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New Caledonia referendum: France's last pocket of settler-colonialism

Just as Palestine is the only European settler-colony which remains intact in the Arab world, Kanaky remains the only major country subject to French settler-colonialism
A pro-independence protester demonstrates as he holds Kanak flags the morning after the self determination referendum in Noumea, in the French South Pacific territory of New Caledonia on 13 December 2021 (AFP)

This week’s independence referendum in Kanaky, or what France calls "New Caledonia", was boycotted by the majority of the indigenous Kanak people in contrast with a majority of white colonists who participated. 

Its expected result was a defeat for the cause of independence. It seems that European settler-colonies remain beholden to the white colonists, not only in the larger white settler-colonies in the Americas and Oceania, but also in the smaller ones, whether in the South Pacific, Southern Africa, Palestine, or Hawaii. 

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North of New Zealand and east of Australia lies a small group of Melanesian islands that Captain James Cook visited in 1774. However, it was not the British who took them over but the French, in 1853, who claimed New Caledonia as a colony

The indigenous Kanaks, who had welcomed Cook and later the French, were attacked and killed by the French who referred to them as "savages".

As the French stole Kanak land and introduced cattle which ravaged Kanak farmland, enslaved many Kanaks to work for them without pay, and built mines to extract metals (especially nickel), a number of resistance attacks targeted the French between 1853 and 1878.

Some of the Kanak leaders, who were likened in the 1860s to Algerian resistance leader Amir ‘Abd al-Qadir, were exiled to Tahiti, while others were coopted to work with the French against other clans. In 1867, a dozen Kanaks were beheaded by guillotine for attacking French gendarmes. 

A penal colony

In 1868, the French put the Kanaks in reservations and expropriated huge tracts of their land. European diseases decimated the Kanak population, who numbered about 42,000 people in 1887, already a major decline since the arrival of the French, though estimates of the population in the 1840s are not available.

In 1901, Kanaks numbered 28,000, having declined by one third. The French expected them to die off in ten years. Their numbers did not increase again until the 1930s and reached 42,000 only in 1963. 

After slaughtering thousands of French citizens who defended the Paris Commune in 1871, the French exiled almost 4000 surviving communards to New Caledonia, declared a penal colony in 1863.

Representative of the New Caledonian separatist Kanak Socialist National Liberation Front (FNLKS), Yeweine Yeweine takes part in a peaceful walk onAugust 26, 1987 in Noumea prior the referendum on independence.
Representative of the New Caledonian separatist Kanak Socialist National Liberation Front (FNLKS) takes part in a peaceful walk on 26 August 1987 in Noumea (AFP)

In addition to a total of 20,000 convicts transported to New Caledonia between 1871 and 1908, 2000 Algerians were exiled there for participating in the al-Muqrani uprising of 1871, put down with genocidal ferocity by the French.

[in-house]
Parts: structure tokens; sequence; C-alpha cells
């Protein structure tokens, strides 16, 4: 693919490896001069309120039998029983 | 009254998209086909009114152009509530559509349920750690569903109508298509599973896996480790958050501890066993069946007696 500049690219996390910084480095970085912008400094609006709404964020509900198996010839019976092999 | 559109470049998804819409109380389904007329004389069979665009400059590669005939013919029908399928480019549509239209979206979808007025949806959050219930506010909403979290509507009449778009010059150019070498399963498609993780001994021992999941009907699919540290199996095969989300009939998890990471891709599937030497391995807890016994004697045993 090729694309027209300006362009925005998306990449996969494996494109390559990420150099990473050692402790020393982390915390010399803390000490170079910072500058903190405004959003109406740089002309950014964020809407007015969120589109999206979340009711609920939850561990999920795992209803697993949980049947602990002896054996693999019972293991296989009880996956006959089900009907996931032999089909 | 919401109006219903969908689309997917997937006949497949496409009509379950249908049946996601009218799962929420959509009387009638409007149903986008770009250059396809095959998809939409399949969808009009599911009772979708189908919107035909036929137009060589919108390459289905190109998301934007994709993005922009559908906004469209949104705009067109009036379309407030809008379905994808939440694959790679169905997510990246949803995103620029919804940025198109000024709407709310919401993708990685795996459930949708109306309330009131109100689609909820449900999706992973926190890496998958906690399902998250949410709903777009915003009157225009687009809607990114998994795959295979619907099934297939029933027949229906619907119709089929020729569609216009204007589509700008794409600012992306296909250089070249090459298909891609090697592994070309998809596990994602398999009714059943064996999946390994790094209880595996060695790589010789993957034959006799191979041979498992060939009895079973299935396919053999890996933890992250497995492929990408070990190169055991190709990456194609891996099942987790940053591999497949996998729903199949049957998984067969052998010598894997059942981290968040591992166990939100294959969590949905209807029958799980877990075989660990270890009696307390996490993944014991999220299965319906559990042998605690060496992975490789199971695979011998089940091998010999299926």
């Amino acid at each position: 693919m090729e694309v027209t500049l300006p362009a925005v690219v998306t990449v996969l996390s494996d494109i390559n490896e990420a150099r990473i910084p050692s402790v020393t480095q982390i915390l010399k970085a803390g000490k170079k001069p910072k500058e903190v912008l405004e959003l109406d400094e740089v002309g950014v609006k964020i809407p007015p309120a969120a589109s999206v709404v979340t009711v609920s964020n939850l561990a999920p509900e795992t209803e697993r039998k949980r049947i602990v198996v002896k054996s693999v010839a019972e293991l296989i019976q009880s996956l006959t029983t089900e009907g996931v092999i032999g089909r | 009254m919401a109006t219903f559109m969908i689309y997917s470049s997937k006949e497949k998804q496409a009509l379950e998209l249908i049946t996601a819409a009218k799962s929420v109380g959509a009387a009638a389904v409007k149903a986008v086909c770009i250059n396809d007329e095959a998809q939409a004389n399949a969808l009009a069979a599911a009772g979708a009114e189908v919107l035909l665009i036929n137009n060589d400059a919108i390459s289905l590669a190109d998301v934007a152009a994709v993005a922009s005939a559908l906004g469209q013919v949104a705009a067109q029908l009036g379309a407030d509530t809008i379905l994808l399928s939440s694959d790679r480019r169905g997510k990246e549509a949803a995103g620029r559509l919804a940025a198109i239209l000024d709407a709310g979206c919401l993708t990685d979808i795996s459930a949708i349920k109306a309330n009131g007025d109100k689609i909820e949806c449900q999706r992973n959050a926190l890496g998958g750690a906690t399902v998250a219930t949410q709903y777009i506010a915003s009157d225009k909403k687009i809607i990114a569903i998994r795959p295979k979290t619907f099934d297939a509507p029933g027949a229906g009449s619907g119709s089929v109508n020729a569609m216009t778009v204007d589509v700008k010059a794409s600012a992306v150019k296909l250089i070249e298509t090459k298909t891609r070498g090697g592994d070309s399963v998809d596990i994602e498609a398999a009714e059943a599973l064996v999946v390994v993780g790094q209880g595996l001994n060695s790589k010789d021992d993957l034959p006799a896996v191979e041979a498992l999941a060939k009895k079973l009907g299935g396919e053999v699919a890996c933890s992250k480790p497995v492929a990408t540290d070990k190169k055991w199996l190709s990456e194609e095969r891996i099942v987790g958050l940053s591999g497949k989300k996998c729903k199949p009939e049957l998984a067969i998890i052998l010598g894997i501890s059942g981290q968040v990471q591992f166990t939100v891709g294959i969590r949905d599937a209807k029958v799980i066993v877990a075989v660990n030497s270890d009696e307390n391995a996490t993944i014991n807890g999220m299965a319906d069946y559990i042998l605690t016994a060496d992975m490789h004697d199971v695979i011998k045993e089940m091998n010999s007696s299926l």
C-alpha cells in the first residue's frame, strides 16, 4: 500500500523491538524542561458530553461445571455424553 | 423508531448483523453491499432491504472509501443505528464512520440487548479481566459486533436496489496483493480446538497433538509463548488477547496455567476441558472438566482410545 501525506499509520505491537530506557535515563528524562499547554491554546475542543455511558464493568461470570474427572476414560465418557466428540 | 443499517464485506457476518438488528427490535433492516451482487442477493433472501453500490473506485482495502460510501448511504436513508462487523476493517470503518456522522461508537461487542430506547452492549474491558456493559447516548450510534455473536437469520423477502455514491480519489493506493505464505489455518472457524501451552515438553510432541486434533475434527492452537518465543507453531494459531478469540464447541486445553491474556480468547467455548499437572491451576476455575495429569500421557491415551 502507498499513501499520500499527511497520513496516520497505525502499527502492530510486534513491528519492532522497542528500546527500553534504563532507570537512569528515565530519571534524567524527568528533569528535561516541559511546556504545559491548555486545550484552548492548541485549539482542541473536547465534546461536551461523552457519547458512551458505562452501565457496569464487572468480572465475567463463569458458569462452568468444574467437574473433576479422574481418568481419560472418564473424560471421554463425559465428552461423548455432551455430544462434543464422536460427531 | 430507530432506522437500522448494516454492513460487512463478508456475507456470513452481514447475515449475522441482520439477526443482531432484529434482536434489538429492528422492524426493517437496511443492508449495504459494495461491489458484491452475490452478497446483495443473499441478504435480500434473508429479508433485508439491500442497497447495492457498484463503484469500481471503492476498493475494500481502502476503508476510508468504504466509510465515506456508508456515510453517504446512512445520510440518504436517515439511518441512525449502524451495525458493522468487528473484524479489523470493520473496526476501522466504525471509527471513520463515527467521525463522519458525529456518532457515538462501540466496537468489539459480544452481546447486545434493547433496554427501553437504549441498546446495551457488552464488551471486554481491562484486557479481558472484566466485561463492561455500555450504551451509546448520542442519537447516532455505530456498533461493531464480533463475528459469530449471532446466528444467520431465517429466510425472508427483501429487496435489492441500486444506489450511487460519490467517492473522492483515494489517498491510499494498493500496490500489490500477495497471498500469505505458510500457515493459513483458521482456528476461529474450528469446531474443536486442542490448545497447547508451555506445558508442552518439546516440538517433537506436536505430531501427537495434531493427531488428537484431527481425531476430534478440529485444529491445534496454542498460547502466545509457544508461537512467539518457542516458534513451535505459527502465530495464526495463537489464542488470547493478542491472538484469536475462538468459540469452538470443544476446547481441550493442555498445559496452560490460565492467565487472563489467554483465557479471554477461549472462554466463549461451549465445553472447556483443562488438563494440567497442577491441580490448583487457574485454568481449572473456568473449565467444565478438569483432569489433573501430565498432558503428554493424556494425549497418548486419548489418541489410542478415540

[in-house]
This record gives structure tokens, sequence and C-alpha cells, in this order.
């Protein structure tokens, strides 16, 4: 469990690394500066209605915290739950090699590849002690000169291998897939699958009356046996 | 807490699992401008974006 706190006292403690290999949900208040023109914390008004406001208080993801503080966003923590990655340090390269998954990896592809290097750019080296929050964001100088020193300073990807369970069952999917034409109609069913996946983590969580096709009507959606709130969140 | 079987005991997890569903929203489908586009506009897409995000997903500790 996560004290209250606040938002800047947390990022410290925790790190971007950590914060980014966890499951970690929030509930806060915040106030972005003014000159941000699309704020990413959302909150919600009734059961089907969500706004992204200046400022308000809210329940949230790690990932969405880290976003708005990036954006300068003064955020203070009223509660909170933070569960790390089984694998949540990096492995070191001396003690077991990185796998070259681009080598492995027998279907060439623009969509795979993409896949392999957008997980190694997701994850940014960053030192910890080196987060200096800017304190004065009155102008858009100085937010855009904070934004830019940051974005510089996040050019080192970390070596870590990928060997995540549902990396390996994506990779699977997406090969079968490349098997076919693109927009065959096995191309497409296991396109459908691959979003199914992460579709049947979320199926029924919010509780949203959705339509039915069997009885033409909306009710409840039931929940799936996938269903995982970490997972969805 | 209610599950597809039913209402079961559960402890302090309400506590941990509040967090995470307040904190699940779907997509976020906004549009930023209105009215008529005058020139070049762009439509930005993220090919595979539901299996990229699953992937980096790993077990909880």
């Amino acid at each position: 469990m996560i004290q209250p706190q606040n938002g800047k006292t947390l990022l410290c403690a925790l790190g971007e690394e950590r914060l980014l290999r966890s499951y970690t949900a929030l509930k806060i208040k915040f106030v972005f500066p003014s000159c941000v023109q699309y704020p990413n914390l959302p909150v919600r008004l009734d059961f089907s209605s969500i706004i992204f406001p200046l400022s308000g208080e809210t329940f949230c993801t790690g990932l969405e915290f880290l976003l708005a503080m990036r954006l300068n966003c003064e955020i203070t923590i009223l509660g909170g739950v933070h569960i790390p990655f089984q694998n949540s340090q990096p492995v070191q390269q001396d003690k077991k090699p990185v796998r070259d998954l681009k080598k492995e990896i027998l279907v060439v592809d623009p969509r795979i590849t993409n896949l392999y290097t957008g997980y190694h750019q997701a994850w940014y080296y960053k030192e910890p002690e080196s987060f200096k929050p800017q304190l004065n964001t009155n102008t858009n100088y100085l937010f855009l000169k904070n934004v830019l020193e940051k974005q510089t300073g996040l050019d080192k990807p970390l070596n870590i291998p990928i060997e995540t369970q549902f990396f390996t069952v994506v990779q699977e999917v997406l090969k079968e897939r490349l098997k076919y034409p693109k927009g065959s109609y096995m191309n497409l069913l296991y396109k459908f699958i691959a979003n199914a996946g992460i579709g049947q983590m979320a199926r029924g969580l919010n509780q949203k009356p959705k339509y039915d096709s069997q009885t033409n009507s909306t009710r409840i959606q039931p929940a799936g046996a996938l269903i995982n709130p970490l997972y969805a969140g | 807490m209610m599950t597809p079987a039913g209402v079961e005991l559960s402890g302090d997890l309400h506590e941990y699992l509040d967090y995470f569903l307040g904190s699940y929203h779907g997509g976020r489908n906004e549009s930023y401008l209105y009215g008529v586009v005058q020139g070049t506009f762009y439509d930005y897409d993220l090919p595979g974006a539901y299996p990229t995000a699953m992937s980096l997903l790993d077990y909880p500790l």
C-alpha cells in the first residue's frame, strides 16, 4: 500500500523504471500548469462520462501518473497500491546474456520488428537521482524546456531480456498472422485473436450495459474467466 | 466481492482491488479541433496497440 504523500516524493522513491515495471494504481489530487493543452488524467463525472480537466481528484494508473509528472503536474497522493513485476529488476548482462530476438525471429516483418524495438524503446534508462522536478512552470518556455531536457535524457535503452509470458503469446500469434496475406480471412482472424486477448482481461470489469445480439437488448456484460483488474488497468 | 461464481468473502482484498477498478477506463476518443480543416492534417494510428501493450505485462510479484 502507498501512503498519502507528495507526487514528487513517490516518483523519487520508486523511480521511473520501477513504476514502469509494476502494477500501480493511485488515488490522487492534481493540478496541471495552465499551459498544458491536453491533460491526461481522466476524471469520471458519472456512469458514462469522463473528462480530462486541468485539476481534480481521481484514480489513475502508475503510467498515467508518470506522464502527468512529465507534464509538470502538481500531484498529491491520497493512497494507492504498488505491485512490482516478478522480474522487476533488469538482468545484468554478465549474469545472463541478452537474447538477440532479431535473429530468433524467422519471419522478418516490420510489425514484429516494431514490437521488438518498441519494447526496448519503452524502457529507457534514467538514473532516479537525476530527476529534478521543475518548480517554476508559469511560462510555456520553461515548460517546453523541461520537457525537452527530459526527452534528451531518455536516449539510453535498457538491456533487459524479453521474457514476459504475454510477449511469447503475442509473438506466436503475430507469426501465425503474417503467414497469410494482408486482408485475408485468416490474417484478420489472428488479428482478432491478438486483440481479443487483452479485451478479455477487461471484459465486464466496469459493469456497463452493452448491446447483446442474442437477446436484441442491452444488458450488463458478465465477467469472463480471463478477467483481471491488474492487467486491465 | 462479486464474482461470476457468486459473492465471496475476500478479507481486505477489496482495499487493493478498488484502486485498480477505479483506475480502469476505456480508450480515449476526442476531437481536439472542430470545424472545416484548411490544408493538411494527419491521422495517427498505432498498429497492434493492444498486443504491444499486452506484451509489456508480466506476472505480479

The Israeli connection

In 1878, the Kanak staged an uprising against the French colonial settlers and French colonisation. They killed 200 settlers while the French killed 1200 Kanaks, and deported another 1000. The Kanaks were placed in reservations and their lands distributed to the Communards. The French called the insurrection a war of "savagery against civilization".

The French expropriated even more Kanak land under the justification, often used by the Israelis to confiscate Palestinian land, that 'the native is not the owner of the land'

In 1894, the French expropriated even more Kanak land under the justification, often used by the Israelis to confiscate Palestinian land, that “the native is not the owner of the land, and when the French government appropriates the land, it just takes back its own land." Kanaks were then put to work for the white colonists.

In 1896, New Caledonia became a settler-colony, and the islands became open to civilian colonisation.

During World War I, the French forcibly inducted the Kanak into their army, and threatened to burn down their villages if their leaders did not provide "volunteers". Of the 1134 Melanesians who fought in the war for France, 374 died (twice as many as the colonists), more than half from disease.

By 1917, settlers began to steal the last remaining Kanak lands in the highlands, to which the Kanak had retreated, for their cattle to graze. The gendarmes burned the homes of resisting Kanaks, which led to a new revolt during which the Kanak killed 11 Europeans. The French responded by killing 200 Kanak and crushed the uprising.  

Apartheid system

In the post-WWI period, New Caledonia reverted to the apartheid system the French had installed in the late 19th century. Forced labour and pass laws remained in effect. In 1934, a ten-franc reward was paid for those reporting on a native found in an "irregular situation" - laws not dissimilar to those "pass laws" Israel imposed on the Palestinians inside Israel between 1948 and 1966. 

French, the language of instruction in missionary schools, became compulsory in 1923 in state schools. Already, by the end of WWI, the majority of Kanak spoke the language of their oppressors. They remained confined to agriculture.